Fang A. Wong, a Vietnam War veteran of New Brunswick, N.J., is national commander of the 2.4-million member American Legion, the nation’s largest veterans service organization.  For more information, go to www.legion.org.

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American Legion honors landscaper, helps needy


Pictured is Gene Kutchinski, Mike Gates, Bill Gregones, Bob Murray, and Earl Tefft. Post photo by A. Spaulding

By Alixann Spaulding

Giving something without expecting anything in return is behavior that deserves recognition. Sons of the American Legion member Mike Gates, of Preferred Landscaping, donated his personal time and energy recently to beautify the landscape of the American Legion. On June 10, past Post Commander Bill Gregones presented Gates with a plaque to acknowledge the special service he performed.
Bob Murray, of the Cedar Springs Food Pantry, also received something that day. Earl A. Tefft, present Post Commander, presented Murray with a $100 check to go to the Food Pantry to help with expenses.
The American Legion, Auxiliary, and Sons of the American Legion would like to see some fresh faces. “The American Legion is always looking for new members,” said Tefft. To find out more, call the Post at 696-9160.

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American Legion state officers visit local post


State Department Commander Bill Hafeman, Auxiliary Department President Jan Kintz and S.A.L. Detachment Commander David Mennel were presented with their own pair of red flannels.

On January 8, in keeping with a longstanding tradition, the Cedar Springs American Legion, Glen Hill Post 287 presented State Department Commander Bill Hafeman, Auxiliary Department President Jan Kintz and S.A.L. Detachment Commander David Mennell, with their very own pair of red flannels from the Red Flannel Capital of the World.
Every year at the annual Early Bird Dinner, they have a fine meal for those members who have paid their dues early. Invited to the dinner are the State level officers of the organization, as well as past dignitaries. After the dinner, the present and past Department officers graciously wear their Red Flannel attire and perform the chicken dance.

Several past and current American Legion commanders pose in their red flannels. Back row: SAL Detachment Commander David Mennel, Past Detachment Commander Andre Svacha, Past Detachment Commander Sandy Lipman, our very own Past Dept. President Mary Goller-Kilts, Past Detachment Commander Pat Pustay, Past Dept. President Donna Fueling, Dept. Commander Bill Hafeman, Past Dept. Commander Jerry Dennis. Front row: SAL Det. Commander’s wife Anita Mennel, State Department Commander’s wife Jan Hafeman and Department President Jan Kintz.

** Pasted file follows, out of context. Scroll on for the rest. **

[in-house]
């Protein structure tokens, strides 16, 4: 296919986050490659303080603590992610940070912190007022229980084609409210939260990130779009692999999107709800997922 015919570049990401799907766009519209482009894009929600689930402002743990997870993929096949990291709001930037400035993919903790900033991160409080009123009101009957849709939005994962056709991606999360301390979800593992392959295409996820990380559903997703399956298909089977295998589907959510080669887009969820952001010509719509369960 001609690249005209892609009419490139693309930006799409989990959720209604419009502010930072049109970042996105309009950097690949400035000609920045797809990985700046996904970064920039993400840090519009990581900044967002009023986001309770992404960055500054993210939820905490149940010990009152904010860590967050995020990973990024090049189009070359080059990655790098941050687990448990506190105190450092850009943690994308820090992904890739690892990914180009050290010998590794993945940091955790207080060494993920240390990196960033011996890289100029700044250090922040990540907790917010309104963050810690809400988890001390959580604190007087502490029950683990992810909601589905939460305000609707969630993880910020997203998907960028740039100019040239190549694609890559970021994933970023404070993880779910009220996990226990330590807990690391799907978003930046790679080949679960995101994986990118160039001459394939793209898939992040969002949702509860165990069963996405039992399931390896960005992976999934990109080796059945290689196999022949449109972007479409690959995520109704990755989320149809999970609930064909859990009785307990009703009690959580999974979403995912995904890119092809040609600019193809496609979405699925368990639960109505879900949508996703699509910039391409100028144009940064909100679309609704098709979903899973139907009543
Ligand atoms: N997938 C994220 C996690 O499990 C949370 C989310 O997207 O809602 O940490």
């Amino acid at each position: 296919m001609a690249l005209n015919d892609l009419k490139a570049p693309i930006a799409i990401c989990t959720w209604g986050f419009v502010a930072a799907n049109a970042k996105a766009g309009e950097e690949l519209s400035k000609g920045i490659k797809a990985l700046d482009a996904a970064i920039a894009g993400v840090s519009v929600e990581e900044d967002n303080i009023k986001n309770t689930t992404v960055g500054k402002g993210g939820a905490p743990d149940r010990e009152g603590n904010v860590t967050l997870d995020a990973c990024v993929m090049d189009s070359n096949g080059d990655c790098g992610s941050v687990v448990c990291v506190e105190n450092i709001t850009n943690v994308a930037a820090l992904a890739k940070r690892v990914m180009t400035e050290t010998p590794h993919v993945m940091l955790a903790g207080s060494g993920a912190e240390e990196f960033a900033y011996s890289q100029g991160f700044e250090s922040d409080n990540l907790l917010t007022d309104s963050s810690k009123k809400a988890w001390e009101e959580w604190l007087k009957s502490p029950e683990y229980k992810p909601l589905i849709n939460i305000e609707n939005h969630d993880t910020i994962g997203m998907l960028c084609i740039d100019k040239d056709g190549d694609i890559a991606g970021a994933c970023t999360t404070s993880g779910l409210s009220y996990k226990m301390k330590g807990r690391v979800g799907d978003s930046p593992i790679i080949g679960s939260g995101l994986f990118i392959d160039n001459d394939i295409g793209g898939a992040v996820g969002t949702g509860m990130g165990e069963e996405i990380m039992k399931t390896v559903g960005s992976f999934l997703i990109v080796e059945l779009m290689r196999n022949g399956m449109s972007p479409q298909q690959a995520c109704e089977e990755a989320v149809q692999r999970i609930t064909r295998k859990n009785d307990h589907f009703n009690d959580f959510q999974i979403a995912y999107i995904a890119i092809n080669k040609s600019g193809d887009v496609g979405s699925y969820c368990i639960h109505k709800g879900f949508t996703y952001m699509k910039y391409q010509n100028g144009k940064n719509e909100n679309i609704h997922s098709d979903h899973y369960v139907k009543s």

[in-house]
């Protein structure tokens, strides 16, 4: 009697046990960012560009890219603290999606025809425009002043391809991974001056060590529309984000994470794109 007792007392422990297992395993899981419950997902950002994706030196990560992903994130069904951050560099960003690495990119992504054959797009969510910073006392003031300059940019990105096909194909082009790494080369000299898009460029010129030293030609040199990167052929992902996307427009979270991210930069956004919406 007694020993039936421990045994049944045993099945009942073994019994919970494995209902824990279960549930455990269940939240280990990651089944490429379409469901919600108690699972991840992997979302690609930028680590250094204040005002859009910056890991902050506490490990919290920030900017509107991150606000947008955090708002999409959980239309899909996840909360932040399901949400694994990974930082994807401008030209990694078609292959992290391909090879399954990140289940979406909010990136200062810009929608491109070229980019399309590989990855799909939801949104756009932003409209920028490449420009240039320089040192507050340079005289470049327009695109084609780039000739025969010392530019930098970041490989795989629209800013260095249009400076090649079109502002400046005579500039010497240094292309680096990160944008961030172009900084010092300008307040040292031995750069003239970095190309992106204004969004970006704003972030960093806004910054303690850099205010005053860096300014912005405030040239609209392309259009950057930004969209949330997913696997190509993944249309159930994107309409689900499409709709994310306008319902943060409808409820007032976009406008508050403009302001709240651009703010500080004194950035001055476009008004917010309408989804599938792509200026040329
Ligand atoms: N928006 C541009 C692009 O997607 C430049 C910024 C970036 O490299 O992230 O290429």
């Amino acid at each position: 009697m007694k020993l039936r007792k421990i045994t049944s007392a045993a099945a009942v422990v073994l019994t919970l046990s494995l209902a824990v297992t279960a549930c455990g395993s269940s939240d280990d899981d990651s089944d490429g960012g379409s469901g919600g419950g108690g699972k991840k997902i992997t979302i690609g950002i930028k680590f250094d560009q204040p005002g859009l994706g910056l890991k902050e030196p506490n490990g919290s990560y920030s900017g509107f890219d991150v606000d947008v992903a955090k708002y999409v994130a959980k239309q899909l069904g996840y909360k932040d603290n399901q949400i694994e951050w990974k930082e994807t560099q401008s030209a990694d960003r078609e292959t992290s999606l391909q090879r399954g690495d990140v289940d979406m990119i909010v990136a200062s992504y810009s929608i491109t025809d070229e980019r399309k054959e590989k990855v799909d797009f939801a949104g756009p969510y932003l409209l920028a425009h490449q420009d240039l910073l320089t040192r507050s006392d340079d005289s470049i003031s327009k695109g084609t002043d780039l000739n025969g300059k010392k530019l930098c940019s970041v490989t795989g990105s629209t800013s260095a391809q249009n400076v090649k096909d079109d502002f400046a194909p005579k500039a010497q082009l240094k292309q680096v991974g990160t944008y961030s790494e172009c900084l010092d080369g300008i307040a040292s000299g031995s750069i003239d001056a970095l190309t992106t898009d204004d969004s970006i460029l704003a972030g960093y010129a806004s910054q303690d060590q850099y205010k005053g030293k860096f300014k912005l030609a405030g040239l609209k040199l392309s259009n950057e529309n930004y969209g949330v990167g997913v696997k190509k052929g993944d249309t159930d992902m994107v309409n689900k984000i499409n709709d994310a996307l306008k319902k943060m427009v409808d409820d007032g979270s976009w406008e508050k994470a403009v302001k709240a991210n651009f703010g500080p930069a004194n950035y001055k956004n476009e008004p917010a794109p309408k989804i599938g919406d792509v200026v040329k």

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Legion family raising funds for recovering heroes


The American Legion family is calling on all Americans to help purchase comfort items for troops recovering in U. S. military hospitals and warrior transition units around the world, through its Operation Comfort Warriors campaign.

“The government does a good job of providing the essentials,” said American Legion National Commander David K. Rehbein. “Through Operation Comfort Warriors, we have been able to provide items that usually don’t appear in the budget, such as personal sweat suits, I-Pods, DVDs, phone calling cards and other comfort items. The American Legion is challenging its members, friends and all people to give to those who have already given so much. These gifts provide welcome distractions to the tediousness that often accompanies prolonged hospital stays.”

The American Legion family has already raised nearly $165,000 for Operation Comfort Warriors since its inception in December. Donors can make online contributions by visiting www.legion.org/ocw, or by sending a check to Operation Comfort Warriors, PO Box 1055, Indianapolis, IN 46206. Administrative and promotional costs are paid by the American Legion, allowing 100 percent of the donations to be spent directly on the troops.

The American Legion was founded in 1919, and has a current membership of 2.6 million wartime veterans. Legionnaires work for the betterment of their communities through more than 14,000 posts across the nation.